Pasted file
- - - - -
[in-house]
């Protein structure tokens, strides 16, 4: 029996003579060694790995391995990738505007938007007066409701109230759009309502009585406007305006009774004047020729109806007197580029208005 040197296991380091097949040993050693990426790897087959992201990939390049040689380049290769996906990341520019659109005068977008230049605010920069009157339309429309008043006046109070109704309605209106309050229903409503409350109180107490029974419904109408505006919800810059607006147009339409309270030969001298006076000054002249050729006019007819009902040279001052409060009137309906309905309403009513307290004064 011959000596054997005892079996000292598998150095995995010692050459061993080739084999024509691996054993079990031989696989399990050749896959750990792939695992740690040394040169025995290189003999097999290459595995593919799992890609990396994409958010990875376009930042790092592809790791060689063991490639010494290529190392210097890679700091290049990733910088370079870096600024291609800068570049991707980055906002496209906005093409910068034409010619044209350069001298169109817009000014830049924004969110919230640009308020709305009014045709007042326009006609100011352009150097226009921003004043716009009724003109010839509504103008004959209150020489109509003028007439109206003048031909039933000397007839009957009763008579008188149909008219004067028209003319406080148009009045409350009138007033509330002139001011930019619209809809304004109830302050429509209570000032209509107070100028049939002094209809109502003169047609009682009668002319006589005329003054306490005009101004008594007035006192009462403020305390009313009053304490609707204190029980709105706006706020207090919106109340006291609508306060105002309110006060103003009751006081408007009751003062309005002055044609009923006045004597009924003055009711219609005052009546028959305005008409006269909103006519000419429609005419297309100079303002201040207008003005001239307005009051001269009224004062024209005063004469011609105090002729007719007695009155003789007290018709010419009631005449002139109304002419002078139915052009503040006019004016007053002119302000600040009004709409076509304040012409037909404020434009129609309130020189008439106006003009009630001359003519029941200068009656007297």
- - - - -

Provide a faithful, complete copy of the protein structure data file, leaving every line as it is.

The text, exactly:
[in-house]
């Protein structure tokens, strides 16, 4: 029996003579060694790995391995990738505007938007007066409701109230759009309502009585406007305006009774004047020729109806007197580029208005 040197296991380091097949040993050693990426790897087959992201990939390049040689380049290769996906990341520019659109005068977008230049605010920069009157339309429309008043006046109070109704309605209106309050229903409503409350109180107490029974419904109408505006919800810059607006147009339409309270030969001298006076000054002249050729006019007819009902040279001052409060009137309906309905309403009513307290004064 011959000596054997005892079996000292598998150095995995010692050459061993080739084999024509691996054993079990031989696989399990050749896959750990792939695992740690040394040169025995290189003999097999290459595995593919799992890609990396994409958010990875376009930042790092592809790791060689063991490639010494290529190392210097890679700091290049990733910088370079870096600024291609800068570049991707980055906002496209906005093409910068034409010619044209350069001298169109817009000014830049924004969110919230640009308020709305009014045709007042326009006609100011352009150097226009921003004043716009009724003109010839509504103008004959209150020489109509003028007439109206003048031909039933000397007839009957009763008579008188149909008219004067028209003319406080148009009045409350009138007033509330002139001011930019619209809809304004109830302050429509209570000032209509107070100028049939002094209809109502003169047609009682009668002319006589005329003054306490005009101004008594007035006192009462403020305390009313009053304490609707204190029980709105706006706020207090919106109340006291609508306060105002309110006060103003009751006081408007009751003062309005002055044609009923006045004597009924003055009711219609005052009546028959305005008409006269909103006519000419429609005419297309100079303002201040207008003005001239307005009051001269009224004062024209005063004469011609105090002729007719007695009155003789007290018709010419009631005449002139109304002419002078139915052009503040006019004016007053002119302000600040009004709409076509304040012409037909404020434009129609309130020189008439106006003009009630001359003519029941200068009656007297």